The problem of hunger isn’t always visible, and it takes a community to identify the need for food assistance and ensure that everyone has enough to eat. When it comes to helping children grow up healthy, pediatricians are vital to determining whether a child is eating enough and have a growing body of tools to aid them in this work.
The American Academy of Pediatrics notes that hunger can affect children in any community, not just traditionally underserved ones and recommends pediatricians ask two questions to learn if a household struggles to put food on the table:
- “Within the past 12 months we worried whether our food would run out before we got money to buy more.” Was that often true, sometimes true, or never true for you/your household?
- “Within the past 12 months the food we bought just didn’t last and we didn’t have money to get more.” Was that often, sometimes, or never true for you/your household?
(Source: Hager, E., Quigg, A., Black, M., Coleman, S., et al. 2010. Development and validity of a 2-item screen to identify families at risk for food insecurity. Pediatrics, 126(1), e26-e32.)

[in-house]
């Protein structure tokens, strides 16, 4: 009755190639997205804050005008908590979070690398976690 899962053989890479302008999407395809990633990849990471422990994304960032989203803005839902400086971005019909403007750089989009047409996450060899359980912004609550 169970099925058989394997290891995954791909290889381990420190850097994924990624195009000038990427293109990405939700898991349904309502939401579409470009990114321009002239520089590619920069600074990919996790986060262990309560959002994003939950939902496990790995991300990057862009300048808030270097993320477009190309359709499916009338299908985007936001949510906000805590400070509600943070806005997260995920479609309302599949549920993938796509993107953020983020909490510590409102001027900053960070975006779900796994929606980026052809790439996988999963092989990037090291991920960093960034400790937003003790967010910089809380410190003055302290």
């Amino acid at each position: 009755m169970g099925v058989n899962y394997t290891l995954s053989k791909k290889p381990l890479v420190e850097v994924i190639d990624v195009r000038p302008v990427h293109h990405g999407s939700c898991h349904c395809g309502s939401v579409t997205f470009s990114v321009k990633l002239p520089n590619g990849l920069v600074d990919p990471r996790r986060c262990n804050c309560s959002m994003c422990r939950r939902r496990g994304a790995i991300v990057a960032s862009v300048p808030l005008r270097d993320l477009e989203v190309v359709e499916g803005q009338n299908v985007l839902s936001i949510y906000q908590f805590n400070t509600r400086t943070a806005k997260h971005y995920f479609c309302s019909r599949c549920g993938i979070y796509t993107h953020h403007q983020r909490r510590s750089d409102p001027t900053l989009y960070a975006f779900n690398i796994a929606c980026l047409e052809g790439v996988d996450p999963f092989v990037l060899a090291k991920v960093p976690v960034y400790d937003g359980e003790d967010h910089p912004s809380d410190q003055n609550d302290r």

Feeding America, the country’s largest food bank association with a 200-member network, advises pediatricians on how to broach this sensitive subject with families. Their toolkit also describes the “domino effect” of food-insecurity — the additional illnesses created when a child is undernourished. Feeding America also offers ways to refer patients to community resources that serve families and individuals needing access to nutrition.
Does your pediatrician screen for hunger? In the Blue Ridge Area Food Bank service area, close to 43,000 children are food insecure. The Food Bank serves almost 32,000 children each month across 25 counties and eight cities. Let’s work together to reach the roughly 11,000 children who need us.